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Striving to Be a DPT

My First Rotation

Published November 25, 2014 3:19 PM by Jocelyn Wallace

This week, I found out where my first clinical rotation will be. My program begins clinical at the end of our first year, in April, at a skilled nursing facility. Mine will be in Hialeah, Fla., part of the Miami area. While I'm excited for tons of delicious coffee, I'm super nervous about the language barrier. The majority of the patients will speak Spanish and Creole. I don't speak any second languages.

The funny thing is that I asked for this, as I want to stay in Miami after graduation and understand the benefit of learning Spanish. A large part of my family is Spanish and Cuban, as well, so I've always wanted to learn, but is 5 months enough time to learn what I need to get by? Will this pseudo-immersion experience finally thrust me into understanding the language I've spent all of high school and college taking? I guess I'll find out.

Other than the language fears, I'm very excited. The facility is a short commute from home and upperclassmen who've been placed there have enjoyed the experience. I've never spent much time in a nursing home so I'm not sure what to expect, but I'm hoping to have a chance to use what I've learned about wound care, transfers, assistive device prescription and more. It's exciting to realize I've actually learned something that may be useful to others in a few short months!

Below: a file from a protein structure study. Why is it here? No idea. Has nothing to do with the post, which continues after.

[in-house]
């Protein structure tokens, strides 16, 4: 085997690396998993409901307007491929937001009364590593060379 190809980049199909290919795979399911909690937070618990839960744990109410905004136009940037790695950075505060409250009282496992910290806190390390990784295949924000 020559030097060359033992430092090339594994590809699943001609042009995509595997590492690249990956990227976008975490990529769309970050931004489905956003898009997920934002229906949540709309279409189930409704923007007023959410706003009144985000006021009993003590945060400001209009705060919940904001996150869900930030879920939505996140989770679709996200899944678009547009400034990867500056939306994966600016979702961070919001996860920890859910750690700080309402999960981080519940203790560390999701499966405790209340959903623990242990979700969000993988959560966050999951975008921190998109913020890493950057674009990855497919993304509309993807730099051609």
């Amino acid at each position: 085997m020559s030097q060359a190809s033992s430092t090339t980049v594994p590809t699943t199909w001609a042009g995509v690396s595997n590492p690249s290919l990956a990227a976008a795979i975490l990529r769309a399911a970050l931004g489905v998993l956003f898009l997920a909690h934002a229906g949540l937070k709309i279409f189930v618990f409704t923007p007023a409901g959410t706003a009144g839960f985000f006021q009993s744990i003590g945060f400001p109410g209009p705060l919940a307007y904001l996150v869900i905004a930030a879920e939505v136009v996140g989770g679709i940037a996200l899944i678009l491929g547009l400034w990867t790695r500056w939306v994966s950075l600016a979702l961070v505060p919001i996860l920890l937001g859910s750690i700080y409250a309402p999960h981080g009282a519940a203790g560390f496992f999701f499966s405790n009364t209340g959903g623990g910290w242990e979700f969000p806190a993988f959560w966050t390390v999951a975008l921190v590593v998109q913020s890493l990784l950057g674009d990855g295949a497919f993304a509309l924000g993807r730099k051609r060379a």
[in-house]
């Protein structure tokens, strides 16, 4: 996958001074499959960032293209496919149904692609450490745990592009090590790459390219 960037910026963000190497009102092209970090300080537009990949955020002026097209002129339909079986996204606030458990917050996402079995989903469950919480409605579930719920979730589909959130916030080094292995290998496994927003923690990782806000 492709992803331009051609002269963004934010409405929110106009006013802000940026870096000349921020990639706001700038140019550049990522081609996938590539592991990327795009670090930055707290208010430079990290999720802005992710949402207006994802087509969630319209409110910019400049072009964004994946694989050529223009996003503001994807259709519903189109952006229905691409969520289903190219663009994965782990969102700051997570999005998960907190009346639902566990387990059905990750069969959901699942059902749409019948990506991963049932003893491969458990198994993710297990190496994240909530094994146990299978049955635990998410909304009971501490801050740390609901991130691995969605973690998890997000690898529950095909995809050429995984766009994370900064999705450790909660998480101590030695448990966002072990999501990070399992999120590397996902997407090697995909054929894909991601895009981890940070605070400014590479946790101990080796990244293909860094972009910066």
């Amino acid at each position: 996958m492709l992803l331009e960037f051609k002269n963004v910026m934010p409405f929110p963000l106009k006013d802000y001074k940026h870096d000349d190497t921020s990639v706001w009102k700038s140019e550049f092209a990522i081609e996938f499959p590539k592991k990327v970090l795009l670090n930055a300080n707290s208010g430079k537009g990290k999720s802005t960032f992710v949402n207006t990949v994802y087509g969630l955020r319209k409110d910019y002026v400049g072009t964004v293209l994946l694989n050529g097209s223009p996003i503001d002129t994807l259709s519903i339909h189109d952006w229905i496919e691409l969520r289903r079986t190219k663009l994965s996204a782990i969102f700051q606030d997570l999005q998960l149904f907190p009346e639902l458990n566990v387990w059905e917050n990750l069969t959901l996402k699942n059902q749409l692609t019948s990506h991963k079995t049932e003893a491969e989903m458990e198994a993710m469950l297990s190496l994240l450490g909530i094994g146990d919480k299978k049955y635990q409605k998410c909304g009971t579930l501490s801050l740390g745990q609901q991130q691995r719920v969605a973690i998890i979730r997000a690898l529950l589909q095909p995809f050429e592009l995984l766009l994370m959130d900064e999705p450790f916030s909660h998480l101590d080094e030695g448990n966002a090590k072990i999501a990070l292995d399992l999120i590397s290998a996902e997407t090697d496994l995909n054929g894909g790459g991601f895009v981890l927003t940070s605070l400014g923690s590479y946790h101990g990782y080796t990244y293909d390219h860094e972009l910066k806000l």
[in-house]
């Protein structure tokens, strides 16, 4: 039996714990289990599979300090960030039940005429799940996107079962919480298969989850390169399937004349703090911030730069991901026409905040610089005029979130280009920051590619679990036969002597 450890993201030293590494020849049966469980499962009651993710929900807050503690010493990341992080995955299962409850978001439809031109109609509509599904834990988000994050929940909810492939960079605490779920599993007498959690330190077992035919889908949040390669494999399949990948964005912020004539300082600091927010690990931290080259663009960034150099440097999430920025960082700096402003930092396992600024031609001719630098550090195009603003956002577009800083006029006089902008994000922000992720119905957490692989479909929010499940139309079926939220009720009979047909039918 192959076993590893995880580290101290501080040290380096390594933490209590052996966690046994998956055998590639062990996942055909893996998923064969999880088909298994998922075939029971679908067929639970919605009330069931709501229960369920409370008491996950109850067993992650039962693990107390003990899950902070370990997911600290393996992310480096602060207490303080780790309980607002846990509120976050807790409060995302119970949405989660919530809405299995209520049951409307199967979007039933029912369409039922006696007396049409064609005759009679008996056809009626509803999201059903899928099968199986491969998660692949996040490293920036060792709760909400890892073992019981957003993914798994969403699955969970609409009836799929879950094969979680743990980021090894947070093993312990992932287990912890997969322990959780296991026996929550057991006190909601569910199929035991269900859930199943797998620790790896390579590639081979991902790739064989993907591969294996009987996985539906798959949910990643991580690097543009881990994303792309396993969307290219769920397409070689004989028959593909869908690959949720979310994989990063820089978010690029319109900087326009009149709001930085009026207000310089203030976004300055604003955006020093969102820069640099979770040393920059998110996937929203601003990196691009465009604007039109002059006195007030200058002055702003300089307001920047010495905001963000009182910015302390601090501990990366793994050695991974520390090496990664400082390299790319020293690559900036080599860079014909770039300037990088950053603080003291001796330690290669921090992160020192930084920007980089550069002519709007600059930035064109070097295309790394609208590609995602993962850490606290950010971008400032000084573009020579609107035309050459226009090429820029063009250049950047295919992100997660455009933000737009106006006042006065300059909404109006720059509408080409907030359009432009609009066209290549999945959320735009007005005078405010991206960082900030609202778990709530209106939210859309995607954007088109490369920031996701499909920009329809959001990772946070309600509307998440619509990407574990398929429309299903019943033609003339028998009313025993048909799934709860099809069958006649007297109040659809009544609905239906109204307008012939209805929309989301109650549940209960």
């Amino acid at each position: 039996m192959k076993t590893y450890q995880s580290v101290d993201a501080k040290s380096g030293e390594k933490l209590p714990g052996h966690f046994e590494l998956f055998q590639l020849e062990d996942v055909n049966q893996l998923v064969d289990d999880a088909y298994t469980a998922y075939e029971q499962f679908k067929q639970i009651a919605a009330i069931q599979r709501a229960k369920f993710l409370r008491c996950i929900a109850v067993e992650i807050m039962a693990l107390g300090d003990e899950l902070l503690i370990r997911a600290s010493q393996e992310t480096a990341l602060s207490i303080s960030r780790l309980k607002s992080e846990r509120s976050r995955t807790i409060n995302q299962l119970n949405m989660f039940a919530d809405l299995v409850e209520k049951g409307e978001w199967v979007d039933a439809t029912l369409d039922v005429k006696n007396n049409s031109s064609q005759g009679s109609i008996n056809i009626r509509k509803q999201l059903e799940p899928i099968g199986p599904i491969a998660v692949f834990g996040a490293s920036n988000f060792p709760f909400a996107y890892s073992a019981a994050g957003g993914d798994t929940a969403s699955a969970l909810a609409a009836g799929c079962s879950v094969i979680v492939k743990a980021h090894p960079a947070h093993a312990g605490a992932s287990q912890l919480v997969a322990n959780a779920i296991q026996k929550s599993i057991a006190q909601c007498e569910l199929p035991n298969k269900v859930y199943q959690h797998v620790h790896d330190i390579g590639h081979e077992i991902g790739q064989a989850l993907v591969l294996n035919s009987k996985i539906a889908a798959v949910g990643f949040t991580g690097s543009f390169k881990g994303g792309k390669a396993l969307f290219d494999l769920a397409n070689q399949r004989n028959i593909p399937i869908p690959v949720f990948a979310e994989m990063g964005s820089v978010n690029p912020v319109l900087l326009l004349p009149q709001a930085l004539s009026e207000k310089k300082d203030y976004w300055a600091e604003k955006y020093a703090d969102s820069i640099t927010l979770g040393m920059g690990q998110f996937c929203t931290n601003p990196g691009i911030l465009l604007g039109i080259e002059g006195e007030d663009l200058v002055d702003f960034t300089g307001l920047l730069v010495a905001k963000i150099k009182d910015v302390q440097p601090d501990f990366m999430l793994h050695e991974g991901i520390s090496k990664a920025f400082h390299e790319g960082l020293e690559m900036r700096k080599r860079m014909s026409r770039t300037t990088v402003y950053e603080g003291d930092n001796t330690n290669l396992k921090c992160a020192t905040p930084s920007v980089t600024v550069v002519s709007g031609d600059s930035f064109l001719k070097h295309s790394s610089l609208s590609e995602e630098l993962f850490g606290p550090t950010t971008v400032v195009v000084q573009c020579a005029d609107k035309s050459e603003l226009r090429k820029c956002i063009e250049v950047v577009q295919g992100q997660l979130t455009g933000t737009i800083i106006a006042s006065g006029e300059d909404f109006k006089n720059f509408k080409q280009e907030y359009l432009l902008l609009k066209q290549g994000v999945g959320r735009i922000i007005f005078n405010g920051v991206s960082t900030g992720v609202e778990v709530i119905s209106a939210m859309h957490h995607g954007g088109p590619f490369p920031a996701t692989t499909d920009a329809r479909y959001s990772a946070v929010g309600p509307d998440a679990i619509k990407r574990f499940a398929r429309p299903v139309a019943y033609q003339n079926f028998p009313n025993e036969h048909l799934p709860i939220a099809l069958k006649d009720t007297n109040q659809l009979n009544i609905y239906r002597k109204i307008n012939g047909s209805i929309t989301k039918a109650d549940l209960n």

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Hi Jocylen,

I am a 3rd year DPT student at East Carolina University.  This post caught my attention since I was in the same position as you going in to my 3rd clinical in pediatrics.  I was completing my rotation in North Carolina and my CI was fluent in Spanish, however, I had not had a Spanish class since 8th grade.  We saw every Spanish speaking family that came through the clinic.  As a student I was nervous to begin with.  Add in the language barrier and I just knew it would affect my ability to provide therapeutic interventions.

I found it very challenging the first two weeks I was there, but my CI was really good at translating for me.  This was a huge help!  As the weeks progressed I became familiar with common PT words and phrases and it got a little easier.  My best advice would be to try to communicate the best you can. All of my patients were children and often times their family members were also involved in the therapy session.  They were so sweet and tried to help me develop my Spanish.  This clinical rotation did spark my interest to take a medical Spanish course. I plan on doing this after I graduate this spring.  

I hope you have a wonderful experience on your first rotation.  


Tamara April 27, 2015 11:48 AM
Greenville NC

Hi Jocelyn,

My name is Blair Meiggs and I'm a 3rd year DPT student at East Carolina University in NC.  While I haven't had many language issues during my rotations, I did complete a medical mission trip in Costa Rica and like you, I spoke little to no Spanish!  

I will tell you that it wasn't easy to communicate, but that it is worth it to try your best!  I think a lot times we don't realize how heavily we can rely on body language and portraying a caring and engaging personality to assist with getting our points across!  

I will also tell you that it's important to not get frustrated with yourself!  There were many times when I felt like I was pronouncing the word or phrase the correct way, but clearly I wasn't because my patient had no clue what I was saying!  Take your time and speak slowly, eventually the point will get across!